Meditation Myths and Tips


Meditation Myths and Tips


I’ve been getting a lot of questions about meditation lately so I thought I would tell you what works for me. I want to be clear that if you try one of my suggestions at least 3 times and it still isn’t working for you, then drop it and move on. Whatever works for me ultimately may not work for you.

I meditate daily. Yes, I’ve missed a day here and there but I personally don’t think that matters as long as you begin again. Some days I have a blissful, uninterrupted and quiet meditation for 30 minutes. Other days, I close my eyes and breathe deeply for 2 minutes and it might be in my car between meetings. The game changer for me to be able to meditate for longer periods of time were dropping my expectations. I used to think that it had to look a certain way, a perfectly quiet and comfortable atmosphere with zero interruptions. Most of my meditations include my dogs licking me in the face because they want attention. All I need to do is to tell them to “go lay down” and then begin again. I also assumed that I was supposed to have no thoughts at all. Your mind is meant to have thoughts. Meditation is a practice of noticing your thoughts and letting them go. It took some practice for me to be able to do this and to find a comfortable seat.


Try different postures and chairs to find a comfortable seat. I know that for me that if my hips aren’t higher than my knees then my feet always fall asleep. I like my legs extended out straight in front of me or crossed. You can try kneeling and you can add a pillow or cushion under your butt so that your hips are higher than your knees. You can sit in a chair with a back or against a wall so that you can lean against something. You can also lay down. I have chronic back pain and lay down in meditation fairly frequently. If you try meditating several times and find that you can’t stop focusing on how uncomfortable you are, then it’s time to try a different posture.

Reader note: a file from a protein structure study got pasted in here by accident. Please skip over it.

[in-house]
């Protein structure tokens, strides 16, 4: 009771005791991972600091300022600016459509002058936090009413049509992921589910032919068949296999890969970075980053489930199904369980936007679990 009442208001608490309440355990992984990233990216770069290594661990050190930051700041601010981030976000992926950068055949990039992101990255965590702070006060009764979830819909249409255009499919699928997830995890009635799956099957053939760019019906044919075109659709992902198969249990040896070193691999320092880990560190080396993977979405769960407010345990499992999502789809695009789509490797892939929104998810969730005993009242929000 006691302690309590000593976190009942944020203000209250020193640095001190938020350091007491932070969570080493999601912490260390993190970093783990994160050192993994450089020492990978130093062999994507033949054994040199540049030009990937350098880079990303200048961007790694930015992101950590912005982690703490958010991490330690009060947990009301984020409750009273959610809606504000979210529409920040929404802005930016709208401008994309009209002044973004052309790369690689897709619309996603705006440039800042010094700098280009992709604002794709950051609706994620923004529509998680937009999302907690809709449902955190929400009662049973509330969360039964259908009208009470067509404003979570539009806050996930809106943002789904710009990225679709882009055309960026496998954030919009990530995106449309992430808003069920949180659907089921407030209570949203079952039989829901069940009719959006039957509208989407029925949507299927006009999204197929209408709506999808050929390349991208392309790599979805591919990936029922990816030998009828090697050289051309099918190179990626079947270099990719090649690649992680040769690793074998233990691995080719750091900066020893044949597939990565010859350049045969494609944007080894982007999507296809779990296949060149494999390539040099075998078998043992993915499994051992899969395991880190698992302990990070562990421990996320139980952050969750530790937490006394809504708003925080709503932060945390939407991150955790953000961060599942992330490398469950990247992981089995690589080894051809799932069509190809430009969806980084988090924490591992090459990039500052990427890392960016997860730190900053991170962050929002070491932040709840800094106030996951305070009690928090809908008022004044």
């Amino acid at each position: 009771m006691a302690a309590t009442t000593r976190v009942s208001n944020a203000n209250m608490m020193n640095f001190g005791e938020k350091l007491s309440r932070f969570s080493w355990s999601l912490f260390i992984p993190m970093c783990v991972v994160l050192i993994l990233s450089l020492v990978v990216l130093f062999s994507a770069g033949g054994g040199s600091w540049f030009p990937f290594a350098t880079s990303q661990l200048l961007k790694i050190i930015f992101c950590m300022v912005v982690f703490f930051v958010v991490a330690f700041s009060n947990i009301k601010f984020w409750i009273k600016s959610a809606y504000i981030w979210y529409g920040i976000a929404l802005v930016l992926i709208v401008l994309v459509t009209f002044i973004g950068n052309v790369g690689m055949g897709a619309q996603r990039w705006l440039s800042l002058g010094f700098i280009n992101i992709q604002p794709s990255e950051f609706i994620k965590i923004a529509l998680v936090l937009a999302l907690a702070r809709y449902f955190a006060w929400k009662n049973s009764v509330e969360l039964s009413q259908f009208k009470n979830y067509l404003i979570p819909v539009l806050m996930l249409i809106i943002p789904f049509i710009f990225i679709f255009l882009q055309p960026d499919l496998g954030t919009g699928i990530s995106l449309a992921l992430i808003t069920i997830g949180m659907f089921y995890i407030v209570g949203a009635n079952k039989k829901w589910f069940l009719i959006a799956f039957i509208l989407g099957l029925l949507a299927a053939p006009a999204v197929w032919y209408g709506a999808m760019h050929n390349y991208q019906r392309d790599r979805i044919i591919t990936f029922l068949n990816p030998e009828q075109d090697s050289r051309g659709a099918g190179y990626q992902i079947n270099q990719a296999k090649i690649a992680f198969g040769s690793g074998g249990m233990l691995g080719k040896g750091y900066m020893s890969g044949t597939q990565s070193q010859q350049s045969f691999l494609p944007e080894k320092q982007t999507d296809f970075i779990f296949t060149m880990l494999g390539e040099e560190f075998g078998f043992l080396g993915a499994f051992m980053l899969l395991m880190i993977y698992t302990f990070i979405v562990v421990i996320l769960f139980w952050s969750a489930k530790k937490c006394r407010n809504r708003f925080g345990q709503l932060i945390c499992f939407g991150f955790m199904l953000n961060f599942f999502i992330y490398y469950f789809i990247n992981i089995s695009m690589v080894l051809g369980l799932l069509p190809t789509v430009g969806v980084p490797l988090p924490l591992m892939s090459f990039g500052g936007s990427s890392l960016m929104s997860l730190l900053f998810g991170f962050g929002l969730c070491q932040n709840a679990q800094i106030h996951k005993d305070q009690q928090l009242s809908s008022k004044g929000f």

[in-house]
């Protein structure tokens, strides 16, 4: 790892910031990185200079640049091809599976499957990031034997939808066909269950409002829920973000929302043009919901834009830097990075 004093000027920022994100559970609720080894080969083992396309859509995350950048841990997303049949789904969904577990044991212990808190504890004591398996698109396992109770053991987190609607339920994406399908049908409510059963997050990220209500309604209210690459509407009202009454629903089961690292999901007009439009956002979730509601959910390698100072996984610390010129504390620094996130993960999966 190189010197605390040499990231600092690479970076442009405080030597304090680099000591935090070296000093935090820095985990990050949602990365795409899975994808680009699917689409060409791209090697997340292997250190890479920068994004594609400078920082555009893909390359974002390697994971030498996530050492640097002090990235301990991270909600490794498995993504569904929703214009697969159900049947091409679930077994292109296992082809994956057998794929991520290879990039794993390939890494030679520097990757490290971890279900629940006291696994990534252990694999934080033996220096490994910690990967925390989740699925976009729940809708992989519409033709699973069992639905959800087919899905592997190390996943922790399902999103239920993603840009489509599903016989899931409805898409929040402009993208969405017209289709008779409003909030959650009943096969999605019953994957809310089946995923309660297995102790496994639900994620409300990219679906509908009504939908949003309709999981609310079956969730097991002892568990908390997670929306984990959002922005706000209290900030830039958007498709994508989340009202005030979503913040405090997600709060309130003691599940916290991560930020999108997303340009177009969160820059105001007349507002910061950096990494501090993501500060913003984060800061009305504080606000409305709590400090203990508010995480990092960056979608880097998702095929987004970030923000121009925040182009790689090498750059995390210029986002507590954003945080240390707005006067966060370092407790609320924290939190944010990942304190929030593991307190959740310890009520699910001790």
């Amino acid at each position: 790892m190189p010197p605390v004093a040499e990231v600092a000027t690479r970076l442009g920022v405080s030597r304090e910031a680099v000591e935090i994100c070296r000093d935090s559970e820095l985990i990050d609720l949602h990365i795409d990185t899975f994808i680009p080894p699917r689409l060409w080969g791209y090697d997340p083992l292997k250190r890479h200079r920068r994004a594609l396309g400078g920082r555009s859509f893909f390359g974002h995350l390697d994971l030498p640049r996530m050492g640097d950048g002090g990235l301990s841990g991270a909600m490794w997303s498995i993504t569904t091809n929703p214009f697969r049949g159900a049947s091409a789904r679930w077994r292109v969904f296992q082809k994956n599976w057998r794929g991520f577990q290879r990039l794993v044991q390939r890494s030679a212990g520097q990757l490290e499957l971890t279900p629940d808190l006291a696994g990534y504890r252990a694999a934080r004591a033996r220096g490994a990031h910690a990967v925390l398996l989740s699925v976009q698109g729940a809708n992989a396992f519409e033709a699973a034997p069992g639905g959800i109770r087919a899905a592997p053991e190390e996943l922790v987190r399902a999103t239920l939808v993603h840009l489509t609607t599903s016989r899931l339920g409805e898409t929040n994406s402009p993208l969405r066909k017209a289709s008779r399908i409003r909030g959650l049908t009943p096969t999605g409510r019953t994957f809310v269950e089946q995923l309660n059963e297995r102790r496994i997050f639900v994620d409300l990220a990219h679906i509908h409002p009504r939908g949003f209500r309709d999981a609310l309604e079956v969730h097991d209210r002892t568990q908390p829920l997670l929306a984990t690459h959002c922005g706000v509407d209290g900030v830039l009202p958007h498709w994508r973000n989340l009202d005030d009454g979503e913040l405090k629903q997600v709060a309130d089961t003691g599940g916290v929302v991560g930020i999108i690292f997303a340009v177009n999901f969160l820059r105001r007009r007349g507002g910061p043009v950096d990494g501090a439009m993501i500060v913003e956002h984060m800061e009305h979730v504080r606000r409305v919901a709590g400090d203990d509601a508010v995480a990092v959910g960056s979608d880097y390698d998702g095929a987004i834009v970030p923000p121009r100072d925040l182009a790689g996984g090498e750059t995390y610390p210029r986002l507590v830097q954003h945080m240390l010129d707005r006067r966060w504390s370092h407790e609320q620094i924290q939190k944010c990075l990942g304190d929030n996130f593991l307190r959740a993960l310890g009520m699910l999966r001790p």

Normally when stress is dominating my life, I will do a walking meditation. I get outside and breathe in the fresh air. If I’m doing a walking meditation, I either focus on the sounds around me, the wind through the trees, leaves or snow crunching underneath my feet, or birds singing. I may also choose to focus on being intentional about putting one foot in front of the other. Don’t let anyone tell you that you have to be sitting quietly to meditate; there is meditation in movement.


Sometimes when I’m short on time or feel like multi-tasking, I will hold a long, passive stretch while meditating. I sit at a desk more than I would like so sometimes I will lay in frog pose, supported fish on a yoga wheel (or blocks), or legs up the wall with an actual wall. I then set a timer and focus on my breath. This is how my meditation normally looks and it’s my preferred method.

If I’m having a hard time getting out of my head, I will start with some sort of pranayama or breath work. My preferred pranayama methods are alternate nostril breathing and three chamber breath. You can find lots of YouTube tutorials on both of these methods. I’ve also heard good things about the Calm and Headspace apps if you prefer guided meditations. I haven’t personally tried any apps because I prefer quiet.


I think it’s important to start small. Set a timer for 2 minutes and try that length for a week. If that goes well, try 5 minutes the next week. Then maybe 10, 15, 20, 30, etc. I normally like to go full force at something and I did try to sit for 20 minutes when I first started meditating. I was explaining how frustrated I was with how it felt like a tortured eternity to one of my friends and she told me to back off and start small and it was exactly what I needed to hear.


Meditation is the practice of doing nothing. It’s easy to do but just as easy not to do. Don’t be afraid to give it a try. What’s the worst that could happen? Don’t be afraid to reach out if you have questions.


Images by Personal Branding Maven  Elise Kutt  at  Mod Bettie Portraits

Images by Personal Branding Maven Elise Kutt at Mod Bettie Portraits

My name is Anna VanAgtmael, and I am a certified yoga instructor with a passion for yoga, travel, and connecting with others.

I believe in trying everything once. My values lie in collecting memories over things. Though we desire adventure and authentic experiences, naturally our fear holds us back.

My ambition is to inspire and encourage you to unmask your fears and jump into the unknown.

Anna VanAgtmael | Yoga Enthusiast | Travel Designer